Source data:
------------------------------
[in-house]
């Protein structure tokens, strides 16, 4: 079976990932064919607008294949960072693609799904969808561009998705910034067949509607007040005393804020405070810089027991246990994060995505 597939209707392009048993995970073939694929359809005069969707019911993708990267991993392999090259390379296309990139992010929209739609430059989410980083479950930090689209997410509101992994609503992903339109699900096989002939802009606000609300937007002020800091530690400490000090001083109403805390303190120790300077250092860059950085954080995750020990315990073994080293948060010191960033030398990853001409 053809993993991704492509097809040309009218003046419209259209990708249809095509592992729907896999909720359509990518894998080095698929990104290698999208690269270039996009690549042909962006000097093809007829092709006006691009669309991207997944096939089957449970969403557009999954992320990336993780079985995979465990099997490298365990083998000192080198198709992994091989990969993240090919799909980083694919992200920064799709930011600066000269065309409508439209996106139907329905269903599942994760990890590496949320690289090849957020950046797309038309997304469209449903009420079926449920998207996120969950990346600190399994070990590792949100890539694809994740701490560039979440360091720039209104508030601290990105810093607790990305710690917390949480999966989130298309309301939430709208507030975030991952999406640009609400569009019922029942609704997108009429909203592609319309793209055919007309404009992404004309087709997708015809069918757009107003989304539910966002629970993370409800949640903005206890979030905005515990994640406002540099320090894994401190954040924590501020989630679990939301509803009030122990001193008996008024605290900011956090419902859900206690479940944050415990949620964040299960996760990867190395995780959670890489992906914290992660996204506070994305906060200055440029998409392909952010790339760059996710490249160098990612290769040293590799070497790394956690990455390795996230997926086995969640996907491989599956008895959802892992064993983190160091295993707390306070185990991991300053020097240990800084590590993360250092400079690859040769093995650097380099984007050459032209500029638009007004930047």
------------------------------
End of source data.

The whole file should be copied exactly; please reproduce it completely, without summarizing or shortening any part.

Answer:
[in-house]
């Protein structure tokens, strides 16, 4: 079976990932064919607008294949960072693609799904969808561009998705910034067949509607007040005393804020405070810089027991246990994060995505 597939209707392009048993995970073939694929359809005069969707019911993708990267991993392999090259390379296309990139992010929209739609430059989410980083479950930090689209997410509101992994609503992903339109699900096989002939802009606000609300937007002020800091530690400490000090001083109403805390303190120790300077250092860059950085954080995750020990315990073994080293948060010191960033030398990853001409 053809993993991704492509097809040309009218003046419209259209990708249809095509592992729907896999909720359509990518894998080095698929990104290698999208690269270039996009690549042909962006000097093809007829092709006006691009669309991207997944096939089957449970969403557009999954992320990336993780079985995979465990099997490298365990083998000192080198198709992994091989990969993240090919799909980083694919992200920064799709930011600066000269065309409508439209996106139907329905269903599942994760990890590496949320690289090849957020950046797309038309997304469209449903009420079926449920998207996120969950990346600190399994070990590792949100890539694809994740701490560039979440360091720039209104508030601290990105810093607790990305710690917390949480999966989130298309309301939430709208507030975030991952999406640009609400569009019922029942609704997108009429909203592609319309793209055919007309404009992404004309087709997708015809069918757009107003989304539910966002629970993370409800949640903005206890979030905005515990994640406002540099320090894994401190954040924590501020989630679990939301509803009030122990001193008996008024605290900011956090419902859900206690479940944050415990949620964040299960996760990867190395995780959670890489992906914290992660996204506070994305906060200055440029998409392909952010790339760059996710490249160098990612290769040293590799070497790394956690990455390795996230997926086995969640996907491989599956008895959802892992064993983190160091295993707390306070185990991991300053020097240990800084590590993360250092400079690859040769093995650097380099984007050459032209500029638009007004930047």